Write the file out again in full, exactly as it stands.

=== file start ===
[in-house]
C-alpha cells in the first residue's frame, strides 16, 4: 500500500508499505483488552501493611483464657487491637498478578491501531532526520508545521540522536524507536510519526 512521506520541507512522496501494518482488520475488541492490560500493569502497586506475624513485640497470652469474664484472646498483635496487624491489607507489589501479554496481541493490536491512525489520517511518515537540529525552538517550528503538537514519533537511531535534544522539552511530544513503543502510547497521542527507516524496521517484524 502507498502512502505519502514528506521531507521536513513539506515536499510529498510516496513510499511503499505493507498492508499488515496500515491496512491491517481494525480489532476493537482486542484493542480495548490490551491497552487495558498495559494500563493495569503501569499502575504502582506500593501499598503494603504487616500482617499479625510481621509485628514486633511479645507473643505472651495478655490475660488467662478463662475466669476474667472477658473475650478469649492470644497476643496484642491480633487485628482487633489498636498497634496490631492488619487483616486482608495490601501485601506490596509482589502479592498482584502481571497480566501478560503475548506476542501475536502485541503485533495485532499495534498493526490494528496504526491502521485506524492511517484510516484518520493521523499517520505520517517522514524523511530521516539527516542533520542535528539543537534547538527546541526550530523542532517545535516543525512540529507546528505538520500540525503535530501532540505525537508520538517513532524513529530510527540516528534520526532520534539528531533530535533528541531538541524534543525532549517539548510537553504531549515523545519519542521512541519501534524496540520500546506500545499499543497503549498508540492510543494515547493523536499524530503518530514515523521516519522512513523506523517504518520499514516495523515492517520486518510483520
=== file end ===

[in-house]
C-alpha cells in the first residue's frame, strides 16, 4: 500500500508499505483488552501493611483464657487491637498478578491501531532526520508545521540522536524507536510519526 512521506520541507512522496501494518482488520475488541492490560500493569502497586506475624513485640497470652469474664484472646498483635496487624491489607507489589501479554496481541493490536491512525489520517511518515537540529525552538517550528503538537514519533537511531535534544522539552511530544513503543502510547497521542527507516524496521517484524 502507498502512502505519502514528506521531507521536513513539506515536499510529498510516496513510499511503499505493507498492508499488515496500515491496512491491517481494525480489532476493537482486542484493542480495548490490551491497552487495558498495559494500563493495569503501569499502575504502582506500593501499598503494603504487616500482617499479625510481621509485628514486633511479645507473643505472651495478655490475660488467662478463662475466669476474667472477658473475650478469649492470644497476643496484642491480633487485628482487633489498636498497634496490631492488619487483616486482608495490601501485601506490596509482589502479592498482584502481571497480566501478560503475548506476542501475536502485541503485533495485532499495534498493526490494528496504526491502521485506524492511517484510516484518520493521523499517520505520517517522514524523511530521516539527516542533520542535528539543537534547538527546541526550530523542532517545535516543525512540529507546528505538520500540525503535530501532540505525537508520538517513532524513529530510527540516528534520526532520534539528531533530535533528541531538541524534543525532549517539548510537553504531549515523545519519542521512541519501534524496540520500546506500545499499543497503549498508540492510543494515547493523536499524530503518530514515523521516519522512513523506523517504518520499514516495523515492517520486518510483520